This kind of stuff never gets old! A crisp Sunday morning, a cup of hot coffee, and a glorious sunrise with our friends Venus, who is a morning planet now after passing through inferior conjunction,, and of course a waning crescent moon.
Spring hasn’t quite sprung yet up here on the Hill. This morning the temp didn’t quite break 30 degrees. Strange patch of high humidity came through last night and when I checked the scope after last night’s session there was frost on it! Had to throw out about 75% of the images as a result. But, we did get one hour’s worth of new data on a new imaging project, the galaxy pair M81 and M82. I have never actually imaged these together before. Looking forward to the finished result! Then to top it off I found one of this month’s binocular bright comets, PanSTARRS, making its way through Aquarius now. I caught a glimpse of it about an hour and half before sunrise. Not enough time to do a full imaging sequence but enough to see a tail! Comet Lovejoy, supposedly more impressive is just too low now for me to get a good look at it. We’ll have to revisit these next month perhaps!
Comet PanSTARRS (C/2015 ER61) just passed closest to Earth on April 19 at 109.5 million miles. It should continue to brighten up until May 10 when it reaches perihelion, closest to the Sun. This is just a 1 minute single frame uncalibrated luminance image taken with the 5″ refractor
New project! The galaxy pair M81, M82 are part of the “M81 galaxy group”. There is a third galaxy, NGC 3077 which is interacting with the other 2 gravitationally but not in this field. The interactions have stripped away hydrogen gases from all 3 forming intergalactic filamentary structures called the Integrated Flux Nebula, I hope will be revealed in the final image. This is a single raw uncalibrated 6 minute luminance image taken with the 5″ refractor. Note the vertical lines through some of the stars. This ccd is very sensitive and what is called non-antiblooming, meaning that for these stars the charge in these pixels have exceeded the saturation level and then start to fill adjacent pixels. The sensor is designed to allow for vertical shifting of charge but not horizontal. So yes, this is kind of an “accepted inconvenience” , which has to be processed out of the image at some point, in exchange for higher quantum efficiency and data preservation but perhaps a topic for another day!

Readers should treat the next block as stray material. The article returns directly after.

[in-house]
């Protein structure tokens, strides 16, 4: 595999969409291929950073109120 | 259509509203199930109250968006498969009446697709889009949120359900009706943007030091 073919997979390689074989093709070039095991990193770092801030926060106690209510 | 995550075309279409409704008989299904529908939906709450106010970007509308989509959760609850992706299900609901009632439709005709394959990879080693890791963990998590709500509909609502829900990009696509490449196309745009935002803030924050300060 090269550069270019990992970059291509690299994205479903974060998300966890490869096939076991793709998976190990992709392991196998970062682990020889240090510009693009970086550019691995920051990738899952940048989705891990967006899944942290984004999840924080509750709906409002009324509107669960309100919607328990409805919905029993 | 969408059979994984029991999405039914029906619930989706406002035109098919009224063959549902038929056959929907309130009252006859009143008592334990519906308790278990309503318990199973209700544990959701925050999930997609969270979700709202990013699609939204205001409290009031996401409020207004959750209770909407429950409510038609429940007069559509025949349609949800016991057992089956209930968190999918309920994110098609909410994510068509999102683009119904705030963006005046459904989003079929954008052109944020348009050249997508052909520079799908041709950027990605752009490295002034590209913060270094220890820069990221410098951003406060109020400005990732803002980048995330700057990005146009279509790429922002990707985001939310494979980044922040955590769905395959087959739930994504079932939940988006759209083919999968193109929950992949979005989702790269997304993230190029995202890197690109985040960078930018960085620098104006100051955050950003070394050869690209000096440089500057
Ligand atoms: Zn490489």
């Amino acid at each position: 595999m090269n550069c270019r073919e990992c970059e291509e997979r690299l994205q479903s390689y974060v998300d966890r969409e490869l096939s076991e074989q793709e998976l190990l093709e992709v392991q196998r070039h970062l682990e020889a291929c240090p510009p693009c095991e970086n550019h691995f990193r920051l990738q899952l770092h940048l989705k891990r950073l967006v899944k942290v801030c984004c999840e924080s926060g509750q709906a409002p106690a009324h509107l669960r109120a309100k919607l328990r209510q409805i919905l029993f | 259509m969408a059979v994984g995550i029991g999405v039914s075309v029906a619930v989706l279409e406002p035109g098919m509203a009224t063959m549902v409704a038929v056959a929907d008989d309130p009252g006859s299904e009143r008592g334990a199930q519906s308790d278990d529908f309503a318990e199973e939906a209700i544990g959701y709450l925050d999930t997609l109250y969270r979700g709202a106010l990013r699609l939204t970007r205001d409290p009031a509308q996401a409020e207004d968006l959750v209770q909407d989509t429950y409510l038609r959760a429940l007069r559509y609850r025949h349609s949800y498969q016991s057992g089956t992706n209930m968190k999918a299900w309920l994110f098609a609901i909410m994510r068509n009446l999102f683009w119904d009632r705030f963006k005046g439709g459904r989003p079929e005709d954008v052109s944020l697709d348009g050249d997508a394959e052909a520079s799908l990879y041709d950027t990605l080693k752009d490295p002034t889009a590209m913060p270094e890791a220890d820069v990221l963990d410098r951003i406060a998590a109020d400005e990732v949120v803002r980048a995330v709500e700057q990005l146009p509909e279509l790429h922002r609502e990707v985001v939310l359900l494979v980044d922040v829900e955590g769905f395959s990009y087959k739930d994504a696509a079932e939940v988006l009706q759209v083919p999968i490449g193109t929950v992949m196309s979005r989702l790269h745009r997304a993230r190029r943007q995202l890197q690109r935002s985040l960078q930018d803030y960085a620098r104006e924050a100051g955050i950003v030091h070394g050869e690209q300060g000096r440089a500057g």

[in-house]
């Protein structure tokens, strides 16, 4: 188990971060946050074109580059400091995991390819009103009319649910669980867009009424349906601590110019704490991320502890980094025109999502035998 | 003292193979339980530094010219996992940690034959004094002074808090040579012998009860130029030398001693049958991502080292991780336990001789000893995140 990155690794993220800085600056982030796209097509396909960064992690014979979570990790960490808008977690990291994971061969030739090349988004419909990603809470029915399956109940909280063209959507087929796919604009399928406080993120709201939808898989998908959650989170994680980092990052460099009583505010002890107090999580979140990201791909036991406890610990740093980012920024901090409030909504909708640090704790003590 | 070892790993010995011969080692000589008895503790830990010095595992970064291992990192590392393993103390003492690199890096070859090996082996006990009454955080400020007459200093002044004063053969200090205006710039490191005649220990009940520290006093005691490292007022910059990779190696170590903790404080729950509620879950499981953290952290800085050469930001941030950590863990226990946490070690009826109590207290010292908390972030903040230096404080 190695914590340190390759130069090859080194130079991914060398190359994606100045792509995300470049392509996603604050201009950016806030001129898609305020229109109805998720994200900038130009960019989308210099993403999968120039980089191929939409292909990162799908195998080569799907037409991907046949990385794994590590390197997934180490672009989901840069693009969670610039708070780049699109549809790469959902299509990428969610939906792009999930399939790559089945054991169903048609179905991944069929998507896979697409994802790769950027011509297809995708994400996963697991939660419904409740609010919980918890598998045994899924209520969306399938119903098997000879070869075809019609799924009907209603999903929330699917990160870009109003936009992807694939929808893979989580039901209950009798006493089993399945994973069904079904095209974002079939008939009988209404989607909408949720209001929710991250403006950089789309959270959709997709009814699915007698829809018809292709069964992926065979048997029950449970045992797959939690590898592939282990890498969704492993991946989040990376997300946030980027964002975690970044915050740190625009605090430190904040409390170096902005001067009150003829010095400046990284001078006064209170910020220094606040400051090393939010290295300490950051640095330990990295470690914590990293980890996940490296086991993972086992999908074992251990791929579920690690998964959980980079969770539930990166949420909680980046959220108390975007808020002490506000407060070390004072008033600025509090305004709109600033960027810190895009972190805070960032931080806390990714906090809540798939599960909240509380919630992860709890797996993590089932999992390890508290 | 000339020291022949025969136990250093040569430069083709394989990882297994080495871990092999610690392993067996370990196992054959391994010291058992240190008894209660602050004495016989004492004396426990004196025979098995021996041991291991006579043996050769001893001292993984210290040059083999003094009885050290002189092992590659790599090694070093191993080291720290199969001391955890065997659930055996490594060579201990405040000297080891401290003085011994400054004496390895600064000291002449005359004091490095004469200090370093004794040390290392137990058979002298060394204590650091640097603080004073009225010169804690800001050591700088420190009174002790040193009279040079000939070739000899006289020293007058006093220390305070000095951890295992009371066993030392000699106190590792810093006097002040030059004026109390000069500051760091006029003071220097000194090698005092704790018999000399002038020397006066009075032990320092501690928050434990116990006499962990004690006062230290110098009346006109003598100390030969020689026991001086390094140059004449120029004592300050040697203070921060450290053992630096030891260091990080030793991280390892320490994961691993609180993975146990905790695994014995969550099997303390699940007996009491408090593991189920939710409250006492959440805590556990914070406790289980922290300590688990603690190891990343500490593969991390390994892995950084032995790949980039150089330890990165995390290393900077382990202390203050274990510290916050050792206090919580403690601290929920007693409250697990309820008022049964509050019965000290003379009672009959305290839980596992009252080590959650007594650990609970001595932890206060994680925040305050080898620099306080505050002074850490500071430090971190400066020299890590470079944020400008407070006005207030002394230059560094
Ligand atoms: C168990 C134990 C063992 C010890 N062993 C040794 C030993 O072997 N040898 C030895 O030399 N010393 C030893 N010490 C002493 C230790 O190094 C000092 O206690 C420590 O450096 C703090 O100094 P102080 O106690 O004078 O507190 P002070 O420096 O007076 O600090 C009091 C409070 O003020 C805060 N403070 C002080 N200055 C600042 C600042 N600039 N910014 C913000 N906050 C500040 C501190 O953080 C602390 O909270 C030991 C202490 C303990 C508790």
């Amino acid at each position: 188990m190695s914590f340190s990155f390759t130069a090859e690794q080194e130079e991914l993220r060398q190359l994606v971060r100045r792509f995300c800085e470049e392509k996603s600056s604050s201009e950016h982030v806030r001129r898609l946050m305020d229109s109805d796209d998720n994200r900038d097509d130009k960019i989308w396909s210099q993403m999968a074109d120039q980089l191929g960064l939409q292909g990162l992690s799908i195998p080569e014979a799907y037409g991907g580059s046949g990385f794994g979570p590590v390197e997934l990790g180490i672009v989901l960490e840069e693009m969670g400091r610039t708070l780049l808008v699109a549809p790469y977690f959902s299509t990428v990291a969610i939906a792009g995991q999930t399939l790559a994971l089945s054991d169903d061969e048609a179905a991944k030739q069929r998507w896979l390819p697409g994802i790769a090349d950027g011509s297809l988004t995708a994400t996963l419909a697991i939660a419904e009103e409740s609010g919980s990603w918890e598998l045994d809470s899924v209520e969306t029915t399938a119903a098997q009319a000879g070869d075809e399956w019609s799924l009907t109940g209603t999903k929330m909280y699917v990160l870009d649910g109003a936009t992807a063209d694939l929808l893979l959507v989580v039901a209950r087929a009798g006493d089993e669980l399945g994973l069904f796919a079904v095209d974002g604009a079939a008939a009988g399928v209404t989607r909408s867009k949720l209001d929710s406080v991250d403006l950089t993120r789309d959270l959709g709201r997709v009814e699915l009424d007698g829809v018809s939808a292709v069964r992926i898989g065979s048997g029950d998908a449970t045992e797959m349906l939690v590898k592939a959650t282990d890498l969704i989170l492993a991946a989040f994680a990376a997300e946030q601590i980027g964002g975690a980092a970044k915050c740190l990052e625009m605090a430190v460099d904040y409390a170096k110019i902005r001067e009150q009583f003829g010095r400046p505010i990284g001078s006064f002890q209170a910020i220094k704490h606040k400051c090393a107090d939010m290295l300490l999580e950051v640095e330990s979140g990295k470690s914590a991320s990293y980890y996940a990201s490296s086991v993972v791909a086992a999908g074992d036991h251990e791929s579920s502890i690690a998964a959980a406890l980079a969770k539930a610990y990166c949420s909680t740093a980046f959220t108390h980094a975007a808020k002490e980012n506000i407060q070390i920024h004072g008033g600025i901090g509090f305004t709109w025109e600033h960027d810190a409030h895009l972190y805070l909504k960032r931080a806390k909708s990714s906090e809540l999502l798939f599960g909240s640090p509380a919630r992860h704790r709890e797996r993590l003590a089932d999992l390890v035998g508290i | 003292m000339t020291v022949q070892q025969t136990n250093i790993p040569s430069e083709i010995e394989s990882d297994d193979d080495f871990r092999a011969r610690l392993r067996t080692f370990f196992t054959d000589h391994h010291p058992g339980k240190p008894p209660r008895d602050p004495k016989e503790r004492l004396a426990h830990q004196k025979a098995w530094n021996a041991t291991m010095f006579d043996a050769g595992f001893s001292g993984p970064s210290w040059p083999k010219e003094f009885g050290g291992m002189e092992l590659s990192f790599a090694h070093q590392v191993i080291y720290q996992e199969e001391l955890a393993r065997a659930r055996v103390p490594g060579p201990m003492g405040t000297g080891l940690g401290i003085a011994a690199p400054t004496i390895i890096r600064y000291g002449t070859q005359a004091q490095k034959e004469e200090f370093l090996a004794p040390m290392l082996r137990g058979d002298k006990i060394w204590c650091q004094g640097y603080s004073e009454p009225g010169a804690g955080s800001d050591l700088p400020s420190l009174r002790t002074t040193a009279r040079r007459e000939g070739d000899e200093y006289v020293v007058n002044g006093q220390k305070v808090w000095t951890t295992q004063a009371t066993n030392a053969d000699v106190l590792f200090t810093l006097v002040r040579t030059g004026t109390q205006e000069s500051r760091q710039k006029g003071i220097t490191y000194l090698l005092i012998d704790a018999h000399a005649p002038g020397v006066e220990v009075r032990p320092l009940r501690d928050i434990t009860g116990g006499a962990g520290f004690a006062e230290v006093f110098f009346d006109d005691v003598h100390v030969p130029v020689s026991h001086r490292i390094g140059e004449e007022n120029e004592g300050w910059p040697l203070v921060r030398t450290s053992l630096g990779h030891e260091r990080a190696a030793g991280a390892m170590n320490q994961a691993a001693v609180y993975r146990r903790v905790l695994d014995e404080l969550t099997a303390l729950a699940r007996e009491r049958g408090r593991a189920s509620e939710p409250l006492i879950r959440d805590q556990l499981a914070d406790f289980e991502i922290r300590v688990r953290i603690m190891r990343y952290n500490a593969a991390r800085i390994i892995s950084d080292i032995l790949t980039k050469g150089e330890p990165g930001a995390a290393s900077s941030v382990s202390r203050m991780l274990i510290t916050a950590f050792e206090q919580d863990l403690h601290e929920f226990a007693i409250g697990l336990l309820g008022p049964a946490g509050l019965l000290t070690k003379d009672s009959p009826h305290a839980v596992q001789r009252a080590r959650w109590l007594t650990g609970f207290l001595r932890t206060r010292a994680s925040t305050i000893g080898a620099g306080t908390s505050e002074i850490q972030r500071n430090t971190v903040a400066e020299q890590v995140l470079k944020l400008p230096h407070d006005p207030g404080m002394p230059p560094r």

Thanks for reading!
Ok, well not so new today, but it was discovered a couple of days ago in the “nearby” galaxy M82. This is a popular target among amateur astronomers. Full details: http://www.universetoday.com/108386/bright-new-supernova-blows-up-in-nearby-m82-the-cigar-galaxy/
Even more remarkable is that several observers have been able to obtain spectra of the supernova with the popular low resolution grating called “Star Analyser” which I happen to own, but haven’t been able to set it up as of yet! Probably even at magnitude 11 it is too dim for my refractor, and my 10″ scope is now tied up with the M1 project. What is now possible with modest amateur equipment regarding spectroscopy is quite remarkable! http://www.insideastronomy.com/index.php?/topic/1520-supernova-in-m82was-cloudy/#entry7607